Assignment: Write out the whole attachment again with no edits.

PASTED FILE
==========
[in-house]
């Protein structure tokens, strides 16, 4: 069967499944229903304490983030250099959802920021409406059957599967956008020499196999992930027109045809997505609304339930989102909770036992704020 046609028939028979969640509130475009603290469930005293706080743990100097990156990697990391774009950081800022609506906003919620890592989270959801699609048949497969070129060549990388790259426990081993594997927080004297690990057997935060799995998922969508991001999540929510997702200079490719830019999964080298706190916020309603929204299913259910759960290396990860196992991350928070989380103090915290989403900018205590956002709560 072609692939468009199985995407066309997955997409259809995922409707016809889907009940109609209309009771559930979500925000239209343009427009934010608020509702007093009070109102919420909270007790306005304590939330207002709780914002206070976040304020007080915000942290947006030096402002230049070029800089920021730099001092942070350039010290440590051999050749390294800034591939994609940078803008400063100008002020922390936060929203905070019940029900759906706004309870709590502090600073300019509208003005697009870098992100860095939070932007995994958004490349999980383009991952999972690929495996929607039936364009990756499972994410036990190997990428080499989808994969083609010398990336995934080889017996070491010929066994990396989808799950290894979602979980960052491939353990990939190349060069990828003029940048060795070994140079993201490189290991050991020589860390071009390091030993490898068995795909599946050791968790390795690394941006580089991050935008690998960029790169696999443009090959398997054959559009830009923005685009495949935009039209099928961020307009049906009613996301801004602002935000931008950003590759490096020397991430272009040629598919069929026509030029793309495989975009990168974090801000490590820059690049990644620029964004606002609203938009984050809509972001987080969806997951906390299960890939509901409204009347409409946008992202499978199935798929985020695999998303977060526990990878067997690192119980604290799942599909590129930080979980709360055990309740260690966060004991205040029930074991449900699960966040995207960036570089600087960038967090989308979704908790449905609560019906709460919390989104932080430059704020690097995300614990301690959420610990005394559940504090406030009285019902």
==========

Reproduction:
[in-house]
């Protein structure tokens, strides 16, 4: 069967499944229903304490983030250099959802920021409406059957599967956008020499196999992930027109045809997505609304339930989102909770036992704020 046609028939028979969640509130475009603290469930005293706080743990100097990156990697990391774009950081800022609506906003919620890592989270959801699609048949497969070129060549990388790259426990081993594997927080004297690990057997935060799995998922969508991001999540929510997702200079490719830019999964080298706190916020309603929204299913259910759960290396990860196992991350928070989380103090915290989403900018205590956002709560 072609692939468009199985995407066309997955997409259809995922409707016809889907009940109609209309009771559930979500925000239209343009427009934010608020509702007093009070109102919420909270007790306005304590939330207002709780914002206070976040304020007080915000942290947006030096402002230049070029800089920021730099001092942070350039010290440590051999050749390294800034591939994609940078803008400063100008002020922390936060929203905070019940029900759906706004309870709590502090600073300019509208003005697009870098992100860095939070932007995994958004490349999980383009991952999972690929495996929607039936364009990756499972994410036990190997990428080499989808994969083609010398990336995934080889017996070491010929066994990396989808799950290894979602979980960052491939353990990939190349060069990828003029940048060795070994140079993201490189290991050991020589860390071009390091030993490898068995795909599946050791968790390795690394941006580089991050935008690998960029790169696999443009090959398997054959559009830009923005685009495949935009039209099928961020307009049906009613996301801004602002935000931008950003590759490096020397991430272009040629598919069929026509030029793309495989975009990168974090801000490590820059690049990644620029964004606002609203938009984050809509972001987080969806997951906390299960890939509901409204009347409409946008992202499978199935798929985020695999998303977060526990990878067997690192119980604290799942599909590129930080979980709360055990309740260690966060004991205040029930074991449900699960966040995207960036570089600087960038967090989308979704908790449905609560019906709460919390989104932080430059704020690097995300614990301690959420610990005394559940504090406030009285019902």